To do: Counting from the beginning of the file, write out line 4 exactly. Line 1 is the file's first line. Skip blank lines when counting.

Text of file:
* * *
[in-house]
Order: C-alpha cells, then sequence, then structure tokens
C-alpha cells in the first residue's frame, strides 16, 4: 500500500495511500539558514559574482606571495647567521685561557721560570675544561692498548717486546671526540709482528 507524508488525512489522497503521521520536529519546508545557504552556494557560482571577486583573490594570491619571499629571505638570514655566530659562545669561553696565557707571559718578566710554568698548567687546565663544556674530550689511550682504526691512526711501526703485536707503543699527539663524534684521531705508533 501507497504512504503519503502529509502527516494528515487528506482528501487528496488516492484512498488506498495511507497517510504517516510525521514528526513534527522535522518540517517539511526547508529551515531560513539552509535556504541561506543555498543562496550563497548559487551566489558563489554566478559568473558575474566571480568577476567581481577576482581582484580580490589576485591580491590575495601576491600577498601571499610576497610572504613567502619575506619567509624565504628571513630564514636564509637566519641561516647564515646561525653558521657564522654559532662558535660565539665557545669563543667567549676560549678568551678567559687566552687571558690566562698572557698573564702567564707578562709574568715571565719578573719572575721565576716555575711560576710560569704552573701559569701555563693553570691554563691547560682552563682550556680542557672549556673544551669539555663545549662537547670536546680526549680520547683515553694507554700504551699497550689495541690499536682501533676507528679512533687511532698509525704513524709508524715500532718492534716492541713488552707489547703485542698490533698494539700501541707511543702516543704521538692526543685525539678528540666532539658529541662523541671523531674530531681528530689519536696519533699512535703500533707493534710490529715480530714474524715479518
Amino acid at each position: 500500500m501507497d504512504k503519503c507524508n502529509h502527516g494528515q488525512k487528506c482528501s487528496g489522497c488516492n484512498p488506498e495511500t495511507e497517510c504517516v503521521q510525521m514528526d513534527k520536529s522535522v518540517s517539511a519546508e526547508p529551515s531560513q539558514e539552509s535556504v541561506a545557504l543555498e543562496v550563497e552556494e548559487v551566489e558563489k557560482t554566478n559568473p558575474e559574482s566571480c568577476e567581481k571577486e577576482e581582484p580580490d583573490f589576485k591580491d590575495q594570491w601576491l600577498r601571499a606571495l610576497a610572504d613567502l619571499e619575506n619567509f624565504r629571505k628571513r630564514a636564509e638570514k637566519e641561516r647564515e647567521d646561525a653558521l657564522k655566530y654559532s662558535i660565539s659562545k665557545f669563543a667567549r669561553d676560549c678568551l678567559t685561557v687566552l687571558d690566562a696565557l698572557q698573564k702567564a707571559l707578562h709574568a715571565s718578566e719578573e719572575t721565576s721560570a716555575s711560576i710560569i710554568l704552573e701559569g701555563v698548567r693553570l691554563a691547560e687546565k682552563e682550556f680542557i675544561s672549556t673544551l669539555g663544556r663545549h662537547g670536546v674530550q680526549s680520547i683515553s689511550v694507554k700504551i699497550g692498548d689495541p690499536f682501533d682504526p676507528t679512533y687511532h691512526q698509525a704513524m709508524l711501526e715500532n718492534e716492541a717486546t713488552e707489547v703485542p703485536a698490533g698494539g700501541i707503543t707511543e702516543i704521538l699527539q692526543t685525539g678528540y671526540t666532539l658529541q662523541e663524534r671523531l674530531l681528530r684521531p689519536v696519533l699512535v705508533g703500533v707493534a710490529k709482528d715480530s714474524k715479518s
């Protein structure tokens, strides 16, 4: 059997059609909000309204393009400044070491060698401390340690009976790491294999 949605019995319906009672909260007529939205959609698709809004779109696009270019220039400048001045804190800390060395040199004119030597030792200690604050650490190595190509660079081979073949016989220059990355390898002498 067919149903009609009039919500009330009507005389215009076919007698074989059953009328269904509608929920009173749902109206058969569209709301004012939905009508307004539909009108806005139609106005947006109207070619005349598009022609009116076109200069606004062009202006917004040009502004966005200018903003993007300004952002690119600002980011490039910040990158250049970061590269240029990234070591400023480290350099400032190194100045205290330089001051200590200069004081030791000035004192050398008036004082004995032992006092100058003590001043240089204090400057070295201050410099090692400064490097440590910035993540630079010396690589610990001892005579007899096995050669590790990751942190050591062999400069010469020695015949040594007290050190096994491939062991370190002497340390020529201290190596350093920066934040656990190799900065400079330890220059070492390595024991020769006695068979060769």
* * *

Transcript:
Amino acid at each position: 500500500m501507497d504512504k503519503c507524508n502529509h502527516g494528515q488525512k487528506c482528501s487528496g489522497c488516492n484512498p488506498e495511500t495511507e497517510c504517516v503521521q510525521m514528526d513534527k520536529s522535522v518540517s517539511a519546508e526547508p529551515s531560513q539558514e539552509s535556504v541561506a545557504l543555498e543562496v550563497e552556494e548559487v551566489e558563489k557560482t554566478n559568473p558575474e559574482s566571480c568577476e567581481k571577486e577576482e581582484p580580490d583573490f589576485k591580491d590575495q594570491w601576491l600577498r601571499a606571495l610576497a610572504d613567502l619571499e619575506n619567509f624565504r629571505k628571513r630564514a636564509e638570514k637566519e641561516r647564515e647567521d646561525a653558521l657564522k655566530y654559532s662558535i660565539s659562545k665557545f669563543a667567549r669561553d676560549c678568551l678567559t685561557v687566552l687571558d690566562a696565557l698572557q698573564k702567564a707571559l707578562h709574568a715571565s718578566e719578573e719572575t721565576s721560570a716555575s711560576i710560569i710554568l704552573e701559569g701555563v698548567r693553570l691554563a691547560e687546565k682552563e682550556f680542557i675544561s672549556t673544551l669539555g663544556r663545549h662537547g670536546v674530550q680526549s680520547i683515553s689511550v694507554k700504551i699497550g692498548d689495541p690499536f682501533d682504526p676507528t679512533y687511532h691512526q698509525a704513524m709508524l711501526e715500532n718492534e716492541a717486546t713488552e707489547v703485542p703485536a698490533g698494539g700501541i707503543t707511543e702516543i704521538l699527539q692526543t685525539g678528540y671526540t666532539l658529541q662523541e663524534r671523531l674530531l681528530r684521531p689519536v696519533l699512535v705508533g703500533v707493534a710490529k709482528d715480530s714474524k715479518s